According to another local website, George H. Rust-D’Eye is employed by the Toronto law firm of WeirFoulds LLP.

    Here’s the kicker… this same Council, which only spent $80,000 this year lighting walkways where women and other vulnerable citizens are at risk, doesn’t know how much this is going to cost city taxpayers!

    According to reporter Jonathan Sher (“City’s legal tab set to balloon”; London Free Press; 2005/12/21), “London city solicitor Jim Barber says he won’t disclose Rust D’Eye’s hourly rate.

    Responsible for hiring the top-gun lawyer at apparently unlimited cost to London taxpayers:

    Deputy Mayor Tom Gosnell, Controller Bud Polhill, Controller Russ Monteith, Controller Gord Hume, Councillor Roger Caranci, Councillor Ab Chahbar, Councillor Bernie MacDonald, Councillor Paul Van Meerbergen, Councillor Rob Alder, Councillor Cheryl Miller, and Councillor Sandy White.

    Date: Thu, 8 Dec 2005 09:14:50 -0500 (EST)
    From: “Gregory Fowler”
    Subject: Political Posturing
    To: newstalk1290today@cjbk.com

    Municipal tax increases are absolutely necessary simply in order to keep pace with inflation. Beyond that, increases are also necessary for essential services like public housing, public transit, pathway lighting, police enforcement, crumbling infrastructure, etc.

    Sincerely,

    Mr. Greg Fowler (fowgre@yahoo.ca)
    962 Eagle Crescent
    London, Ontario; N5Z 3H7
    (519) 649-0500

    Date: Tue, 22 Nov 2005 15:17:26 -0500 (EST)
    From: “Gregory Fowler”
    Subject: Municipal Budget
    To: jsher@lfpress.com, pberton@lfpress.com

    Mr Sher,

    With so many articles being written about the municipal budget, why is it that the London Free Press continues to promote the idea that this is simply a (1) pay down the debt, or (2) reduce taxes issue? Why do advocates of a “0% tax increase” like Councillor Paul (and the “London Taxpayers Coalition” for many years) get such wonderful coverage from the Freeps year after year, while those in our community who are most disadvantaged get scant attention paid to them at all?

    How about some articles about the services that are suffering because they’re not getting the financial support from the city that they ought to be getting? And the consequences that that has upon the most disadvantaged members of our community who need those services the most? And the long-term consequence that that fact will have upon the health of our community?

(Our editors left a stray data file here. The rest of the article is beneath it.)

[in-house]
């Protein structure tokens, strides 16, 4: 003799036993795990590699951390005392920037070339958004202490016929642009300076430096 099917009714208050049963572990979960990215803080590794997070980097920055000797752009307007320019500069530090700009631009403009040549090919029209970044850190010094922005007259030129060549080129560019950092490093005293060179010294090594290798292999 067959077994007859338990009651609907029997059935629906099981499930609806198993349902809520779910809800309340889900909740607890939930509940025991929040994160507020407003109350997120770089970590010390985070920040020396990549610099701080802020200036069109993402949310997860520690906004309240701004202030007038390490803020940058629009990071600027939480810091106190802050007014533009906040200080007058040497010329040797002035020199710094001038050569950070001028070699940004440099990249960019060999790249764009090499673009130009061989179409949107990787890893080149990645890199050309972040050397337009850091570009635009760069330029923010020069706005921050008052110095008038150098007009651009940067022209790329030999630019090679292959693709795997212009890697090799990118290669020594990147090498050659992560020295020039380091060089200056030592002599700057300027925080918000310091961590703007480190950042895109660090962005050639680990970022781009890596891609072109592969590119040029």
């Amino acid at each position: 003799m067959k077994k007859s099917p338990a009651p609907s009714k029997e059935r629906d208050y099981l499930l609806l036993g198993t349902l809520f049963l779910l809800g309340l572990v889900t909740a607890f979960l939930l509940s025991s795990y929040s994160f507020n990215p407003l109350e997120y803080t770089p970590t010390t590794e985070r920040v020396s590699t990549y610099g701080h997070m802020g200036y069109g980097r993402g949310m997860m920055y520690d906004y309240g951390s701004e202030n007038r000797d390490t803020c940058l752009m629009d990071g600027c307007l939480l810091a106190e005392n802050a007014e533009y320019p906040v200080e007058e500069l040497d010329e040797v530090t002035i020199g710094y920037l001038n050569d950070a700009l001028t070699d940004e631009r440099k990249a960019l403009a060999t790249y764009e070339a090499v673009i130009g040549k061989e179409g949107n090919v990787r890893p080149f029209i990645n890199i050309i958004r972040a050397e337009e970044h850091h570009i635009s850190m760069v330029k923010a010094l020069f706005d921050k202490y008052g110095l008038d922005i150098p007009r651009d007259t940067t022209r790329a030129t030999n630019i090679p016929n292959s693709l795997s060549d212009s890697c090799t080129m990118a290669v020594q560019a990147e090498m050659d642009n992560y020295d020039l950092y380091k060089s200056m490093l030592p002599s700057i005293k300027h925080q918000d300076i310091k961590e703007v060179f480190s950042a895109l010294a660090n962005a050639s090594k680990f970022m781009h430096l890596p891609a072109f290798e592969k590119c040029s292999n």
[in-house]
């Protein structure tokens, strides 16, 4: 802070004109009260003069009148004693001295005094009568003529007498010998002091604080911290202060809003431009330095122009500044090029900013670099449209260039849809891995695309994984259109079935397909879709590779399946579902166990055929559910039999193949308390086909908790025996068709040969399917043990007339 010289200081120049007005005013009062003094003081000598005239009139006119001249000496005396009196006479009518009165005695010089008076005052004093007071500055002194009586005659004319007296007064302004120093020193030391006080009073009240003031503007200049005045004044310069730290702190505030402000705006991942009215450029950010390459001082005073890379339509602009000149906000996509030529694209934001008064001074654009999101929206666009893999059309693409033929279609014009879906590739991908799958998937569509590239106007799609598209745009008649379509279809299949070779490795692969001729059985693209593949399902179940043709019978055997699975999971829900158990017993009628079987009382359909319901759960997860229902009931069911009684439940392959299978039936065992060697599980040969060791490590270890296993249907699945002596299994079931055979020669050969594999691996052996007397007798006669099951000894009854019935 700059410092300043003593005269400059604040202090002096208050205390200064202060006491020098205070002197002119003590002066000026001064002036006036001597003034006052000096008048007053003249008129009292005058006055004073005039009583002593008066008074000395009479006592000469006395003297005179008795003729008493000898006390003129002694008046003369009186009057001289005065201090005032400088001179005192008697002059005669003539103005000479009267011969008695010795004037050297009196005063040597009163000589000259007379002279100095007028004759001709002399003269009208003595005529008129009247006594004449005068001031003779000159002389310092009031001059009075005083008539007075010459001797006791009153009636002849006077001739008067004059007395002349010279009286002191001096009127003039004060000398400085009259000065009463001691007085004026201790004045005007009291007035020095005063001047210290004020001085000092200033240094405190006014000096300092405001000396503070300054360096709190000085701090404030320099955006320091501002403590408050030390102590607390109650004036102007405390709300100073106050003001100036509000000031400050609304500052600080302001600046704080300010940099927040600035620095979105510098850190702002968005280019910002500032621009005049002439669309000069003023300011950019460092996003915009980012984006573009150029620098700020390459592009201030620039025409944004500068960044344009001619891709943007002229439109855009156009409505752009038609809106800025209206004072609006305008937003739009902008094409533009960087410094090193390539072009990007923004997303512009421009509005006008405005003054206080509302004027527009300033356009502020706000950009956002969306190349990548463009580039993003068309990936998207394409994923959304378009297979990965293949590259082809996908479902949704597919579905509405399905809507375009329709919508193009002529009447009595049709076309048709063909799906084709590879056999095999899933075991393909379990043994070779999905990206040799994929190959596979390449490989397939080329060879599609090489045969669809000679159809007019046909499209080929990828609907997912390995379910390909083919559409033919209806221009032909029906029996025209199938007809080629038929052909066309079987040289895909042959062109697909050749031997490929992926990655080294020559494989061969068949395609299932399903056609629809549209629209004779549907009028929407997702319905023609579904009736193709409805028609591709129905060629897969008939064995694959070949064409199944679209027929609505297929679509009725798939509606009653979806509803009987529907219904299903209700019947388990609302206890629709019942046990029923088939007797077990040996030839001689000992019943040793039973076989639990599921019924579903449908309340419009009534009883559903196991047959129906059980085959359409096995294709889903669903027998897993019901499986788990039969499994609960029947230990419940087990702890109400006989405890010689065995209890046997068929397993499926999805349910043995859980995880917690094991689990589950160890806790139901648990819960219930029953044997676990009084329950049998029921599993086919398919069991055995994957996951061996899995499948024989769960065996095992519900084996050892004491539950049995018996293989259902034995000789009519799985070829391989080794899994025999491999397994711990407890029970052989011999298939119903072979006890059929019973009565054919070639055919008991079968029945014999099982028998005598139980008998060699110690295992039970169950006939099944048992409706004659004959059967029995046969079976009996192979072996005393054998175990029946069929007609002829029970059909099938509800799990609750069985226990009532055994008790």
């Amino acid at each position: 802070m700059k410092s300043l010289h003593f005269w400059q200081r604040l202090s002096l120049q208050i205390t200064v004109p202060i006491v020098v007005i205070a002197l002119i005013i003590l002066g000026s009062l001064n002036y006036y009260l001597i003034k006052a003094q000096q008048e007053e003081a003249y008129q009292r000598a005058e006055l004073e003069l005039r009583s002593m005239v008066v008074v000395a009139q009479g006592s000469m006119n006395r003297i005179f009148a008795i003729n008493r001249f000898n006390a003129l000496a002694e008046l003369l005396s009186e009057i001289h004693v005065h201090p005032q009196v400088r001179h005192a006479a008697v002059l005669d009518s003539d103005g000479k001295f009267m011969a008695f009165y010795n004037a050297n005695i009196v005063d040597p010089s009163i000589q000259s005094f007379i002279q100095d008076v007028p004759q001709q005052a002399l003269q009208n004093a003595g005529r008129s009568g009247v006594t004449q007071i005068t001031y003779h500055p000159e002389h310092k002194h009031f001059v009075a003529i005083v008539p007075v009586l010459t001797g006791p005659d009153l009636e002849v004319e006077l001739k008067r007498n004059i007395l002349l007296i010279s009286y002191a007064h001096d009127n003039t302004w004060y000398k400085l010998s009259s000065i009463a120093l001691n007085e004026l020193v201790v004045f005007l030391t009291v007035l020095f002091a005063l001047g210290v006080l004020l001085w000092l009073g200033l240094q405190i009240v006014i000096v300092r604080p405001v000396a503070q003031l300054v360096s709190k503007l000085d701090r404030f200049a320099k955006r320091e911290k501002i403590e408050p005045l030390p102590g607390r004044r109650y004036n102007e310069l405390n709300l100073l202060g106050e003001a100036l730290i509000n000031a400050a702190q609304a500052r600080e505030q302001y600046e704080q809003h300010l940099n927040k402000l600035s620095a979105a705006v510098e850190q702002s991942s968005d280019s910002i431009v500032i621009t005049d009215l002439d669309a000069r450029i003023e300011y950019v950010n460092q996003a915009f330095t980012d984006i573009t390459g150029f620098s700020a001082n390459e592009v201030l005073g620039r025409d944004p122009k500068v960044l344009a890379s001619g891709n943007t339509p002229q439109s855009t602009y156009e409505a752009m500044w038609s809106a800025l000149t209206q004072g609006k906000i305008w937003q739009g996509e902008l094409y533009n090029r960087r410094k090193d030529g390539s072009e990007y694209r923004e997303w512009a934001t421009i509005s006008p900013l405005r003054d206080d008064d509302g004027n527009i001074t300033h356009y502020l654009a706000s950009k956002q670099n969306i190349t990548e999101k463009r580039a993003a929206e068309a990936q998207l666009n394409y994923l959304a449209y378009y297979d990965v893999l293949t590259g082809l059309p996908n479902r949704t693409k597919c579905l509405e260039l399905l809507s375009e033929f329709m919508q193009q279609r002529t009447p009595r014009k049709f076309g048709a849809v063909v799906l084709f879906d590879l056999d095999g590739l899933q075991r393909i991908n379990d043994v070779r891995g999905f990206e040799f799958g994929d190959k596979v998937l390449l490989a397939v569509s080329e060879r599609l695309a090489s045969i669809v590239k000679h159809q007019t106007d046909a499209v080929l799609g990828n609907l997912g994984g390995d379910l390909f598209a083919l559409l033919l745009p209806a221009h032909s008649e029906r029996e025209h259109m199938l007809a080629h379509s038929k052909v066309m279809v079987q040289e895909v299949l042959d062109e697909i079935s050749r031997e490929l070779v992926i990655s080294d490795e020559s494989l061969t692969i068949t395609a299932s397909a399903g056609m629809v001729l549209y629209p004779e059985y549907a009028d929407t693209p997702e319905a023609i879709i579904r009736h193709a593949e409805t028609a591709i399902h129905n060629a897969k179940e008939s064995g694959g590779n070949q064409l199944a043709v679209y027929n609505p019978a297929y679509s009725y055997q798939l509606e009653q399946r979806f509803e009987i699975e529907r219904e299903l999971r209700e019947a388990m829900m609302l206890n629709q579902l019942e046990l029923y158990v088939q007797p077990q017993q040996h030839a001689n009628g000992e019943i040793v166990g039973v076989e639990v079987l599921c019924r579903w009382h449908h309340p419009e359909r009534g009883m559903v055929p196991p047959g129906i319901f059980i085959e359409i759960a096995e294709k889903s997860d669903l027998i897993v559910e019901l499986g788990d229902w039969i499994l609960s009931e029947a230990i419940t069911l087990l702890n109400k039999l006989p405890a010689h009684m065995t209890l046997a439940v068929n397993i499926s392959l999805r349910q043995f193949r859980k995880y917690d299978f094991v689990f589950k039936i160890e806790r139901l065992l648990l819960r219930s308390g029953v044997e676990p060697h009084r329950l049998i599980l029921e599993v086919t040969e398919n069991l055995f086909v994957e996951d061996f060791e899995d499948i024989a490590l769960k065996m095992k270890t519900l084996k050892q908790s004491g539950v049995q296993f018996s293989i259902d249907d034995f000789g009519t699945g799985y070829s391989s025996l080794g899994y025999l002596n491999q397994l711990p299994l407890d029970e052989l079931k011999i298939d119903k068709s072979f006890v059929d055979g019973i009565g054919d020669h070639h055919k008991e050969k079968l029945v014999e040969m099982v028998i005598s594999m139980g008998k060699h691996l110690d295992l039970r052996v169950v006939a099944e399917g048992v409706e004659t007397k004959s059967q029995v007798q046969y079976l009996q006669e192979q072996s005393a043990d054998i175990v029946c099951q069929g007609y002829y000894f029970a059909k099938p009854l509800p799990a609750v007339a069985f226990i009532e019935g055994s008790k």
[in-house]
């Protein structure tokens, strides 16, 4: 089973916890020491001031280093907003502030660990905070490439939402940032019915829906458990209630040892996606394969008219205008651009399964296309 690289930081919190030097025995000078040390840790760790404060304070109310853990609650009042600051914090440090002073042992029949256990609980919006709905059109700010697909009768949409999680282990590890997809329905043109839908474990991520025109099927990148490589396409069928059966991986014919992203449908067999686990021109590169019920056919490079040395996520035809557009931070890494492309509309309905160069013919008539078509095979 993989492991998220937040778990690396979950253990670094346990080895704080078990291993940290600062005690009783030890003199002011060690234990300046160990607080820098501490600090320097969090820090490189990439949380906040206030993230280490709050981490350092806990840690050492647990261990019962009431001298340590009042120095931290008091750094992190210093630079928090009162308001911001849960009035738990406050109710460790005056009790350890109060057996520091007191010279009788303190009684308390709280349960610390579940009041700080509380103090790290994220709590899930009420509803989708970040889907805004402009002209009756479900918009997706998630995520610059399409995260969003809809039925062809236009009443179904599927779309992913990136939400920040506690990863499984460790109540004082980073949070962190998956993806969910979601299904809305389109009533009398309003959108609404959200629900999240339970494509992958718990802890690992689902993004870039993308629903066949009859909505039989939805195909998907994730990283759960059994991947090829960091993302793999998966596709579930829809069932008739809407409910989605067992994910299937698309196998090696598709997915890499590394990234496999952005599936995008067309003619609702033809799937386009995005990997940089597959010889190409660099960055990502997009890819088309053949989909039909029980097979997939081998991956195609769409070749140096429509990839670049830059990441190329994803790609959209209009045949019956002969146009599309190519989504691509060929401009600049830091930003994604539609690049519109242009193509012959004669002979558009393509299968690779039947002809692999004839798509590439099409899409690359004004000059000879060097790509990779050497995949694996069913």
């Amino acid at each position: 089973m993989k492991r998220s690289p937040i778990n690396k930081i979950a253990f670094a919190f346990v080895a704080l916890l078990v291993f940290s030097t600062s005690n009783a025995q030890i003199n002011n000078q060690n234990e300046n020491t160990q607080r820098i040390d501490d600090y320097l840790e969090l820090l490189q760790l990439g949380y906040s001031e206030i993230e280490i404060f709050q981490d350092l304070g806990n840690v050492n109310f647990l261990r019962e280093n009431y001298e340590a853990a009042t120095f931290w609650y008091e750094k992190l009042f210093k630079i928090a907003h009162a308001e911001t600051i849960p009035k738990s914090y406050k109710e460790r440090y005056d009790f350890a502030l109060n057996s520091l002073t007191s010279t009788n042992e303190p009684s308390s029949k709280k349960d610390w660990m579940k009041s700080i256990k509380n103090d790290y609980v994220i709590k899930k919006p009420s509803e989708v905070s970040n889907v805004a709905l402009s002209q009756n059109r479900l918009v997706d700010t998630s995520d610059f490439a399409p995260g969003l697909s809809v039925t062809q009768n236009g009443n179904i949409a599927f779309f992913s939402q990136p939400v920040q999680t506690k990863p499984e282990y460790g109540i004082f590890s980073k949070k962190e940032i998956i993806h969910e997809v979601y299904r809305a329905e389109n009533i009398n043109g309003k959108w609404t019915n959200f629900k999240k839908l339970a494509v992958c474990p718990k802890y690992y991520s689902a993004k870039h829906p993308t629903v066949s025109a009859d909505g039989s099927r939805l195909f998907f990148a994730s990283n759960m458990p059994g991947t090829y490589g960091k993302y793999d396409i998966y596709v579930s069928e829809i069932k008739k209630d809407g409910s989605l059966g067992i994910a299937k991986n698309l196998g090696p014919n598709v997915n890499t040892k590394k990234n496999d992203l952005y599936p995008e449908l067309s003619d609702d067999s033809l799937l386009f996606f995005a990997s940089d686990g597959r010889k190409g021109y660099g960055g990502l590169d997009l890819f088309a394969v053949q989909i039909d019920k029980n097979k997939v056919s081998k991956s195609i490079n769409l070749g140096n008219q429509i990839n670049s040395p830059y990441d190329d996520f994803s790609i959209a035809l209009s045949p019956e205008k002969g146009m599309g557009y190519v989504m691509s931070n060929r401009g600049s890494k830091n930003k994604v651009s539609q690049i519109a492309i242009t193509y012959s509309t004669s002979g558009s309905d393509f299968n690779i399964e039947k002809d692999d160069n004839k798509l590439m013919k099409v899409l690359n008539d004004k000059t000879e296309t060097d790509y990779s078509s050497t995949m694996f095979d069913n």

I invite you to visit my blog (http://ca.geocities.com/fowgre/) and peruse some of the things that have recently drawn my attention. I think you may be especially interested in how I was “ahead of the curve” with respect to walkway lighting and the traffic situation along Commissioners Road East, and the abject failure of local officials to respond to my concerns soon enough.

    Sincerely,

    Mr. Greg Fowler (fowgre@yahoo.ca)
    962 Eagle Crescent
    London, Ontario; N5Z 3H7
    (519) 649-0500

    Date: Fri, 11 Nov 2005 10:59:37 -0500 (EST)
    From: “Gregory Fowler”
    Subject: Letter to the Editor
    To: “letters@thelondoner.ca”

    I was pleased to read (Editorial; The Londoner; 2005/11/09) that “…we do not side with those who think the best government is none at all, or that taxes should go forever lower. In fact, sometimes taxes need to go up to pay for goods and services now. Witness the catch up London has been going through because spending was deferred in the 1990s.”

    People who complain about local taxes, and particularly those who advocate 0%-increases year after year, are short-sighted in the extreme. In fact, I’ll go even further and say that they are selfish and harmful to our community.

    Given the financial reality that cost of living increases is a reality that bites us every year, those who argue for no increased local taxes are really calling for a reduction in local services. Reduced policing, reduced fire protection, reduced public transit, reduced social housing, reduced… You get the idea. What about the fallout from all of that reduction? What about the people who are most financially disadvantaged and whose ability to function in our society is directly dependent upon public programs? What about increased costs in the absence of those public programs?